As an IT administrator, one of the most important decisions you may need to make is what type of storage to use for your organization’s network. The two main choices are Hard Disk Drives (HDD) and Solid State Drives (SSD). While there are a number of benefits and drawbacks to each, it is important to understand the differences between the two in order to make an informed decision.
Hard Disk Drives (HDD) are the traditional storage option and are often cheaper than the newer Solid State Drives (SSD). HDDs use spinning platters to store data, so they are often more prone to physical damage than SSDs. Additionally, since HDDs are mechanical, they are also louder and run slower than their newer counterparts. That being said, HDDs are still the most common type of storage and are typically the most cost effective.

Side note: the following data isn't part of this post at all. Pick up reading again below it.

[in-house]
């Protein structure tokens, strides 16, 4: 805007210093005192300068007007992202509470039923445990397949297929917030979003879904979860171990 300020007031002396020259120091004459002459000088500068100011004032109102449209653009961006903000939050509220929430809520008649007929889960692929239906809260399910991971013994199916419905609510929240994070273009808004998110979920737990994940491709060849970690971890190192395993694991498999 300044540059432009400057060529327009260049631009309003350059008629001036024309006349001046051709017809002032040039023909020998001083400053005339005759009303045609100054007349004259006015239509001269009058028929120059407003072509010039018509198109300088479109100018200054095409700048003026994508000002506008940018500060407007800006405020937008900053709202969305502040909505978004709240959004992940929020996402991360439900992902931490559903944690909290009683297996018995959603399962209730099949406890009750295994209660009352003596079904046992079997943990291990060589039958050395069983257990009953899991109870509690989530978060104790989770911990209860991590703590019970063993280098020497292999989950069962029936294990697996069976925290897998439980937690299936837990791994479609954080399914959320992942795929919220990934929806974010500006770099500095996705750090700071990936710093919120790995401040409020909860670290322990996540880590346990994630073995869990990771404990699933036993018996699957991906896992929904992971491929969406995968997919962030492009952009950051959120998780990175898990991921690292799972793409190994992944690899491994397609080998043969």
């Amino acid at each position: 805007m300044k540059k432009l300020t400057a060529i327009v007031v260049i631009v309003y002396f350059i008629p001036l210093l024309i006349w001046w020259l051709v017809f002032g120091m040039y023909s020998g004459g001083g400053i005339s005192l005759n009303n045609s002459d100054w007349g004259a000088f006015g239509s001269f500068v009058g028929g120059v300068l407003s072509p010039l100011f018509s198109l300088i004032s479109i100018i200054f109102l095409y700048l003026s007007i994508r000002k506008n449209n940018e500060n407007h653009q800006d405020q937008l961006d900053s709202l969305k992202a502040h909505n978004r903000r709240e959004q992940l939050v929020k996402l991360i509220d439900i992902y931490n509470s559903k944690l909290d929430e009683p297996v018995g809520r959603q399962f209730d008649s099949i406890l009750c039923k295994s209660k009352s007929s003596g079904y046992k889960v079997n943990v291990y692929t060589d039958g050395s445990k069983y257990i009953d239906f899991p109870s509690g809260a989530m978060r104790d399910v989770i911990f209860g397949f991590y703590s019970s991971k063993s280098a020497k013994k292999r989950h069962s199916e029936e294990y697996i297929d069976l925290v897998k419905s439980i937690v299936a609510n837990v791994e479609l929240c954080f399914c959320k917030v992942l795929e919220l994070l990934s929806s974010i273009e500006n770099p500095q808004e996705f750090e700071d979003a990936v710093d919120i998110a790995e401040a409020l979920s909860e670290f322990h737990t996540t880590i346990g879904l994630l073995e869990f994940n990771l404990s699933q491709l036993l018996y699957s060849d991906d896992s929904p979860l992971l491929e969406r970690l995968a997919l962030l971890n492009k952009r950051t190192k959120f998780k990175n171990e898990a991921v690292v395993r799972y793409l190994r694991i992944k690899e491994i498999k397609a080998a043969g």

Solid State Drives (SSD) are the newer option and are becoming increasingly popular due to their superior performance compared to HDDs. SSDs are not mechanical and use flash memory instead of spinning platters, so they are much quieter, faster, and more reliable than HDDs. Additionally, SSDs are much more resistant to physical damage than their traditional counterparts. The main drawback of SSDs is their cost, as they are typically more expensive than HDDs.
So, does Windows 7 see my SSD as an HDD? The answer is yes. Windows 7 is capable of recognizing both HDDs and SSDs, regardless of which type of storage is used. That said, it is important to note that Windows 7 will not provide the full performance benefits of an SSD, as it does not support the latest features such as TRIM and garbage collection.
Overall, it is important for IT administrators to understand the differences between HDDs and SSDs when making a storage decision. While HDDs are typically cheaper and more common, SSDs offer superior performance and reliability. Additionally, Windows 7 is capable of recognizing both types of storage, regardless of which type is chosen.